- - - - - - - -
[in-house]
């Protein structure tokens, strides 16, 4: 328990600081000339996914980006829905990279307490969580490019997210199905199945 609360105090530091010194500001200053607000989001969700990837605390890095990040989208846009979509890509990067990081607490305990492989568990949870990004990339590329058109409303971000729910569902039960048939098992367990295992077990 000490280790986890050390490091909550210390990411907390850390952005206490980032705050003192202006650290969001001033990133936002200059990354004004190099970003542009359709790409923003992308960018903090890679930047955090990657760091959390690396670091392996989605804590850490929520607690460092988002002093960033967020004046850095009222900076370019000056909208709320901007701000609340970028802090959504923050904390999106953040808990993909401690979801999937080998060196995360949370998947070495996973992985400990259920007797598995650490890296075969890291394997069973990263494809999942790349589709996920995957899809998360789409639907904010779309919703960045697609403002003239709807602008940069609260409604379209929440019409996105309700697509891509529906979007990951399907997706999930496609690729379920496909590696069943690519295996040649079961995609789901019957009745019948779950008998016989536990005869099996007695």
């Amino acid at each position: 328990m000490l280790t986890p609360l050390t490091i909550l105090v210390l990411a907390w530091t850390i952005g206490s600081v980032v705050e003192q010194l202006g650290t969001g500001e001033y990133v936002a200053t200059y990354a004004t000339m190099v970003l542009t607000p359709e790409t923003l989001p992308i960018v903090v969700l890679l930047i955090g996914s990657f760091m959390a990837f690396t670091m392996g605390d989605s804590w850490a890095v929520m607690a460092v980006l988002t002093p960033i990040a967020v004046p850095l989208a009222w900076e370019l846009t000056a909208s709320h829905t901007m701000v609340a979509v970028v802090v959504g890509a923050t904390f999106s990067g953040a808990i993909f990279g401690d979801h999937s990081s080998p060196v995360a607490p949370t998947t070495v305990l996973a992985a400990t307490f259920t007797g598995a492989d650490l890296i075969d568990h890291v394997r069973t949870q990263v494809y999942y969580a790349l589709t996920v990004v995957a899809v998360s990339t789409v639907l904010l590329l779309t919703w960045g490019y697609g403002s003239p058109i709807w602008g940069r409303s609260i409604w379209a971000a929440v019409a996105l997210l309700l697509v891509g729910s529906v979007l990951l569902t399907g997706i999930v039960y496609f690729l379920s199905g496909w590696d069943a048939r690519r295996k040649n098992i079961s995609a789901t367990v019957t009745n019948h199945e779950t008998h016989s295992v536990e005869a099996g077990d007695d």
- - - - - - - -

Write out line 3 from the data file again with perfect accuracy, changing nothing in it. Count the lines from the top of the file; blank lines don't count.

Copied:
């Amino acid at each position: 328990m000490l280790t986890p609360l050390t490091i909550l105090v210390l990411a907390w530091t850390i952005g206490s600081v980032v705050e003192q010194l202006g650290t969001g500001e001033y990133v936002a200053t200059y990354a004004t000339m190099v970003l542009t607000p359709e790409t923003l989001p992308i960018v903090v969700l890679l930047i955090g996914s990657f760091m959390a990837f690396t670091m392996g605390d989605s804590w850490a890095v929520m607690a460092v980006l988002t002093p960033i990040a967020v004046p850095l989208a009222w900076e370019l846009t000056a909208s709320h829905t901007m701000v609340a979509v970028v802090v959504g890509a923050t904390f999106s990067g953040a808990i993909f990279g401690d979801h999937s990081s080998p060196v995360a607490p949370t998947t070495v305990l996973a992985a400990t307490f259920t007797g598995a492989d650490l890296i075969d568990h890291v394997r069973t949870q990263v494809y999942y969580a790349l589709t996920v990004v995957a899809v998360s990339t789409v639907l904010l590329l779309t919703w960045g490019y697609g403002s003239p058109i709807w602008g940069r409303s609260i409604w379209a971000a929440v019409a996105l997210l309700l697509v891509g729910s529906v979007l990951l569902t399907g997706i999930v039960y496609f690729l379920s199905g496909w590696d069943a048939r690519r295996k040649n098992i079961s995609a789901t367990v019957t009745n019948h199945e779950t008998h016989s295992v536990e005869a099996g077990d007695d």